Oh yeah — West Virginia folk don’t fake the flavor when it comes to the shine. We got to saying “The sun might be out but that doesn’t mean the moon won’t shine in West Virginia.” It’s a long-standing tradition, making your own high-octane home brew, and these party people aren’t about to let that tradition go gently into that good night. Or morning. And while the distilling process may have changed a bit and the moonshines of today aren’t quite as turbo-charged as the originals, they still pack a punch. And flavor. I mean, who isn’t loving life when they’re sipping apple pie a la mode moonshine at 8:30 in the morning with a bunch of strangers, then chasing it with pepperoni rolls and sausage gravy biscuits? No wonder why everyone is so happy there — it’s a diet that consists 100% of comfort food and high spirits!

Right up till kickoff, we met, partied and shot the surprisingly cool breeze with some more great folks, each of whom was more than eager to tell you a story, pour you a drink, fix you a plate and treat you like family. Like Mountaineer super fan The Eer Man (“Go Eers!” is a popular chant), who will gladly ask his lovely wife, Jeanie, aka “Hurricane Jeanie,” to pour you one of her signature Hurricanes, which will grow hair on your chest, and then burn it off. They camp out by Milan Puskar Stadium in The Blue Lot, as packed and plump a party lot as we’ve ever encountered. When visiting make sure to hit that and the Gold Lot, much smaller but equally outstanding.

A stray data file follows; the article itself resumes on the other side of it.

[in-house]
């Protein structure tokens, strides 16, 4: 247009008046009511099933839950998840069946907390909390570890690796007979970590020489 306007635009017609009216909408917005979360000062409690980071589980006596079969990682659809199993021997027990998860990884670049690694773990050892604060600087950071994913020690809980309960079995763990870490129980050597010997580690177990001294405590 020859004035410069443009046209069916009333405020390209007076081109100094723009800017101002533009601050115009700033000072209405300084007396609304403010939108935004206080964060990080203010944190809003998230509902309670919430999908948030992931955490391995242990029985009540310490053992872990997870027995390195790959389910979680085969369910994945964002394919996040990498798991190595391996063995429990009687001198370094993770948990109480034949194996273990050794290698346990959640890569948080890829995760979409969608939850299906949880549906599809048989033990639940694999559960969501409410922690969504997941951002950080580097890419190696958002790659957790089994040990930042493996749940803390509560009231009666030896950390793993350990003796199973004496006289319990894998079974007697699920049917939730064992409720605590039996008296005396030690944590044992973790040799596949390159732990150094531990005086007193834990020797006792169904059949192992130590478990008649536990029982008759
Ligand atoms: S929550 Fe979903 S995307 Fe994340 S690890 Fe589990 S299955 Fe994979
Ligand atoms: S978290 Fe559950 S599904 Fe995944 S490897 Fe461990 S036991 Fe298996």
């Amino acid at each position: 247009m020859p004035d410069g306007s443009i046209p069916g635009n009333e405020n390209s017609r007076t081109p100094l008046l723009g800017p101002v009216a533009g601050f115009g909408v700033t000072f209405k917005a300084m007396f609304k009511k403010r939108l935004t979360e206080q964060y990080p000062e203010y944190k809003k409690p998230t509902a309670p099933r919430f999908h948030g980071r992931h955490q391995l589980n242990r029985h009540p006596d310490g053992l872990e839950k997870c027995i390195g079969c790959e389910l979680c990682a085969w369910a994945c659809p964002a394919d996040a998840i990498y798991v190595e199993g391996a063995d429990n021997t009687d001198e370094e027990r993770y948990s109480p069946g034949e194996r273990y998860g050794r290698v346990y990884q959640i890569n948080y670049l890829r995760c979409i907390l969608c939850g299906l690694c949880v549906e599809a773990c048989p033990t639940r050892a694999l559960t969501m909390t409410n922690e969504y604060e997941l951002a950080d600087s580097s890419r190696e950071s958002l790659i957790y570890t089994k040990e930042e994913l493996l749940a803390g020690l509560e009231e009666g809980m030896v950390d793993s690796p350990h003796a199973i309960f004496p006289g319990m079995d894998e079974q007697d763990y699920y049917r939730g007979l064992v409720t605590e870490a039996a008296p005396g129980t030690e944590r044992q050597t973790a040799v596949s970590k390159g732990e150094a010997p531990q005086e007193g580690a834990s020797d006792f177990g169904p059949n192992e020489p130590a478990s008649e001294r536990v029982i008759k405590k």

Be on the lookout in the Blue Lot for The Beast, a cool souped-up vintage mobility van turned Saturday party wagon, and a fellow by name of Robert, who’s flower-powered VW WV bus makes it onto the road for only the 6-7 home games WVU plays a year. His burritos and brews are pretty great, too. Also don’t miss long-time tailgater Larry Meador (who runs Tailgate WVU). He camps out by C6 in the Blue Lot and knows everything you’ll ever need to know about WVU football. Plus his homemade ‘shine is pretty fine, too. And then there’s Egg Force One tailgate, and these super-cool sisters made peach cobbler moonshine and tater tot casserole to wash it down.

That’s the thing, it’s just one cool group of people having the best Saturday after another there. And if you just wandered over, they’d have a drink and plate in your hands before you could ask, like you were the guest of honor. And on this day I was one of those guests, and it was one of the best Saturdays I can remember. Barely remember. That moonshine, I’m telling you…

One of the knocks on West Virginia is that supposedly, given the geography and economy, there’s not much to do. Well, in our 19 hours there we hung out with good people, talked football, ate well, had good drinks, laughed, sang, shared stories and felt as comfortable as we can remember. So, if that’s “not having much to do,” then I’d love to go do nothing there again soon. And often. It’s a gorgeous, unique and self-contained spot that is content to be unto itself. West Virginia isn’t populous or affluent. It’s blue collar and hardworking with ambition enough to do the things they love right. And boy do they ever. Oh, and the football team is pretty good, too, especially on this day. If only we could have stuck around and partaken of the post-game mayhem after their big win against Baylor… might not have been any seats to witness it from, seeing as most of them burned in the streets.

Next up is a visit to good old Rocky Top at the University of Tennessee. They have a reputation of being great football fans and top tailgaters, too. After a warm slice of West Virginia the Volunteers will have a lot to live up to.